We can all benefit if we support the Fight For Five

by Hannah Willis, Staff Columnist

Starting on Wednesday, April 13, the faculty members of the 23 California State University campuses will hold their first system-wide strike.

The faculty association, which represents about 23,000 professors, lecturers, librarians, counselors and coaches are fighting for a five percent raise for the current school year, as well as a 2.65 percent Service Salary Increase (SSI) for all eligible faculty.

The California Faculty Association (CFA) believe the reasons behind the strike are reasonable and fair. On March 28, an independent fact-finder reviewed both sides and concluded that the CSU system should give its faculty a raise.

This is because faculty members’ salaries are failing to keep up with inflation. Faculty went five years without a raise from 2008-2013. From 2013-2014 instructors received a general increase of 1.3 percent.

The faculty members have been victims to stagnant salaries and have lost over $7,000 in purchasing power since 2004, according to the CFA on the San Diego State website. Additionally, the salaries of faculty members at University of California (UC) campuses and community colleges have increased, while the CSU’s have declined. This pay discrepancy makes it difficult to afford the expenses of everyday life and also has the ability to affect a person’s quality of life.

The CFA argue that “faculty working conditions are student learning conditions”. By being able to support themselves and their families better financially, they will be more capable to give students more attention and a better quality education.

According to the CFA, “many professors have been forced to leave the CSU altogether because of low pay, which can impact the classes offered to students.”

“CSU has shifted money away from its core educational mission to other priorities,” Alexei Koseff said in an article. “Hiring more administrators and turning to cheaper part-time lecturers rather than tenure-track professors.”

Rather than trying to save money or cut-corners, the CSU administrators should favor the professors with more experience and should show appreciation for their dedication to the student body.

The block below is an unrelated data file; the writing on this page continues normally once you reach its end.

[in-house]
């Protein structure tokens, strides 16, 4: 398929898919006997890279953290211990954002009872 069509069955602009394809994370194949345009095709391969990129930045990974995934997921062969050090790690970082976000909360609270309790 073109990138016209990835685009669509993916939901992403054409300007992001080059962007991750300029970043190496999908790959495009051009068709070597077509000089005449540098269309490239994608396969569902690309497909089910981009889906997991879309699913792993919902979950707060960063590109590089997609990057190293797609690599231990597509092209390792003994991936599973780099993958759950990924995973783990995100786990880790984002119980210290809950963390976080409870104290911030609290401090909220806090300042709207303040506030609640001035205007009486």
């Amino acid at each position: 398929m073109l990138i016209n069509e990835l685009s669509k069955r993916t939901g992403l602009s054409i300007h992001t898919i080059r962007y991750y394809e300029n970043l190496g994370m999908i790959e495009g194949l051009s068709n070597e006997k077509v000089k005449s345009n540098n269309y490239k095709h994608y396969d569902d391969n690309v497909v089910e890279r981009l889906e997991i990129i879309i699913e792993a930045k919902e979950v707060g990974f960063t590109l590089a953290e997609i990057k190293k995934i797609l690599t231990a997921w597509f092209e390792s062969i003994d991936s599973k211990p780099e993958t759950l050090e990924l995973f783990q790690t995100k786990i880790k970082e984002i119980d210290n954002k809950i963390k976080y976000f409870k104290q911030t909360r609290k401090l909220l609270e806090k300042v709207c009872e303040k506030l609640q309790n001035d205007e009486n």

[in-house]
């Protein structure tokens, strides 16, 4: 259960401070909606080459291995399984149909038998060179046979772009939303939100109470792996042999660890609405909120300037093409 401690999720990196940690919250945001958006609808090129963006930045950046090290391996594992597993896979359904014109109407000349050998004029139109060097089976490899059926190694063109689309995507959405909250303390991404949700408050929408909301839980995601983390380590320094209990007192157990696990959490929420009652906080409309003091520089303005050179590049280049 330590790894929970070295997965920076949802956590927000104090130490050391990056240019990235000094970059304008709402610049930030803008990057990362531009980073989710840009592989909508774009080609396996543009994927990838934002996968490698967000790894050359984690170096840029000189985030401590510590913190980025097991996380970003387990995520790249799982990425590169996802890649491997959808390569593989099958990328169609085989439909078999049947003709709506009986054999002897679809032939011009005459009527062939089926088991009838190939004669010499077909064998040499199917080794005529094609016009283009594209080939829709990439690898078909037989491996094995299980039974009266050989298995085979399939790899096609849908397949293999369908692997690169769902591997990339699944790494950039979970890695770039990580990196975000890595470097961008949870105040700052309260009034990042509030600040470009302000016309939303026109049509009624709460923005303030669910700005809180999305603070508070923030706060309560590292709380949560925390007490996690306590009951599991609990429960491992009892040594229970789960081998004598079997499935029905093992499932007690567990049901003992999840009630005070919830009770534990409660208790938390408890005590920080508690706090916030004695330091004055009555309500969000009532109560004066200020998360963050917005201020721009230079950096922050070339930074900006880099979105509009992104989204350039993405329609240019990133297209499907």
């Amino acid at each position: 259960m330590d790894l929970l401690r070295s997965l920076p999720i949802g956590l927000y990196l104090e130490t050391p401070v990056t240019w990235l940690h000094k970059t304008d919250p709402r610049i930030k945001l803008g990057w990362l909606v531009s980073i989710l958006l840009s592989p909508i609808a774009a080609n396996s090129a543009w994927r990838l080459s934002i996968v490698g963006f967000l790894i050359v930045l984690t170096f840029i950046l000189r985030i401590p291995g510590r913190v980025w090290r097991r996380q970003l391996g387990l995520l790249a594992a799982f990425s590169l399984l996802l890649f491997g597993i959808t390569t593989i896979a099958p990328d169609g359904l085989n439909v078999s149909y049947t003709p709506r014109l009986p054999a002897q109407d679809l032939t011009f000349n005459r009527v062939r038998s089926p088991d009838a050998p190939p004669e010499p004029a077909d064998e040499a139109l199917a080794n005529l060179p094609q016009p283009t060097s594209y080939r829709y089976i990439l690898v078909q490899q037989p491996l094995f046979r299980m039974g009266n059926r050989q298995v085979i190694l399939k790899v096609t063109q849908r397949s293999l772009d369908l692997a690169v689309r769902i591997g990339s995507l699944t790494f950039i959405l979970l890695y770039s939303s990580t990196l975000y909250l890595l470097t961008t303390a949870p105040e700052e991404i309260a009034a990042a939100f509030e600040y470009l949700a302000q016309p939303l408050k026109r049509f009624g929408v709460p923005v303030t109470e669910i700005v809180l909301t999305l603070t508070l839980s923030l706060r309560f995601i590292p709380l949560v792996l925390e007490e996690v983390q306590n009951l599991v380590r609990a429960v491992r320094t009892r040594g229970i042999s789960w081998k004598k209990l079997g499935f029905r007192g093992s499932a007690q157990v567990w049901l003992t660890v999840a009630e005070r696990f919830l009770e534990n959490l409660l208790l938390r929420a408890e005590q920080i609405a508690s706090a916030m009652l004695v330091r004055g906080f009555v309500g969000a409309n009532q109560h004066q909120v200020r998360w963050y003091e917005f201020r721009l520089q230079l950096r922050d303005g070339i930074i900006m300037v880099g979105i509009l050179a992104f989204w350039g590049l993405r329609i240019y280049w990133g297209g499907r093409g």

Opponents of the salary increase argue that a 5 percent pay hike, as well as the 2.65 percent SSI, “would cost the system as much as $108 million and would mean shortchanging other priorities such as enrollment, student services, technology and building upgrades,” said CSU spokeswoman Toni Molle.

The CSU has countered by offering a 2 percent raise. However, union members believe 2 percent to be an unjust offer and claim their 5 percent pay hike is well deserved, after going years with little or no raises.

One of the biggest concerns for students regarding this “fight for five” is whether or not their tuition fees will be affected by increasing faculty wages. The short answer is no.

According to the student FAQs on the CFA website, “the CSU has enough money to pay faculty a 5% raise without increasing student fees; it is a matter of priorities”. It also notes that over the past 10 years student fees have gone up drastically and faculty pay has stayed flat, emphasizing the disconnect between tuition costs and faculty salaries.

As a CSU student, I hope the CSU administration and board realize the actual worth of their faculty. Without our mentors, students wouldn’t be able to flourish and get the education they deserve. I support the faculty’s fight for five and I encourage my fellow SDSU students to stand behind their educators as well. Together, we can make a difference.